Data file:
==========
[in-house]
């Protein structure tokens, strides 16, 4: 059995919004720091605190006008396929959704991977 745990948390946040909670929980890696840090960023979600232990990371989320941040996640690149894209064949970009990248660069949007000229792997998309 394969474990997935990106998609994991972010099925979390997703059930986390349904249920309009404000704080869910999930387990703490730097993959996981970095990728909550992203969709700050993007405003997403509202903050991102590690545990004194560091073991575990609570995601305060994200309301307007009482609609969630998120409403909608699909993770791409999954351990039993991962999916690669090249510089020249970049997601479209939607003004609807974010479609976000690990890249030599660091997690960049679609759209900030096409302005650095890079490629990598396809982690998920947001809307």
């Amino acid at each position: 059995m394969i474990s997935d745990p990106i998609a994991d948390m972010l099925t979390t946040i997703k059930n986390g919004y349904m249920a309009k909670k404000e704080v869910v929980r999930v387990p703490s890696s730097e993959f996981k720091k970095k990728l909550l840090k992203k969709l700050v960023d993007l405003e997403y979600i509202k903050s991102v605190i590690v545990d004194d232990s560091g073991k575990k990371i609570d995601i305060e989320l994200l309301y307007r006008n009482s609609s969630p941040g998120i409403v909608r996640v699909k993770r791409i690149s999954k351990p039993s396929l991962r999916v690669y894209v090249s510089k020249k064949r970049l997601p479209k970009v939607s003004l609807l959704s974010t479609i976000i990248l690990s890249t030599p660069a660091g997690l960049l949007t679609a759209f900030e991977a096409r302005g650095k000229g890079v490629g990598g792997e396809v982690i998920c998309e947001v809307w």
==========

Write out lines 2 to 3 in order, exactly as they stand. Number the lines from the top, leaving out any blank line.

């Protein structure tokens, strides 16, 4: 059995919004720091605190006008396929959704991977 745990948390946040909670929980890696840090960023979600232990990371989320941040996640690149894209064949970009990248660069949007000229792997998309 394969474990997935990106998609994991972010099925979390997703059930986390349904249920309009404000704080869910999930387990703490730097993959996981970095990728909550992203969709700050993007405003997403509202903050991102590690545990004194560091073991575990609570995601305060994200309301307007009482609609969630998120409403909608699909993770791409999954351990039993991962999916690669090249510089020249970049997601479209939607003004609807974010479609976000690990890249030599660091997690960049679609759209900030096409302005650095890079490629990598396809982690998920947001809307």
């Amino acid at each position: 059995m394969i474990s997935d745990p990106i998609a994991d948390m972010l099925t979390t946040i997703k059930n986390g919004y349904m249920a309009k909670k404000e704080v869910v929980r999930v387990p703490s890696s730097e993959f996981k720091k970095k990728l909550l840090k992203k969709l700050v960023d993007l405003e997403y979600i509202k903050s991102v605190i590690v545990d004194d232990s560091g073991k575990k990371i609570d995601i305060e989320l994200l309301y307007r006008n009482s609609s969630p941040g998120i409403v909608r996640v699909k993770r791409i690149s999954k351990p039993s396929l991962r999916v690669y894209v090249s510089k020249k064949r970049l997601p479209k970009v939607s003004l609807l959704s974010t479609i976000i990248l690990s890249t030599p660069a660091g997690l960049l949007t679609a759209f900030e991977a096409r302005g650095k000229g890079v490629g990598g792997e396809v982690i998920c998309e947001v809307w």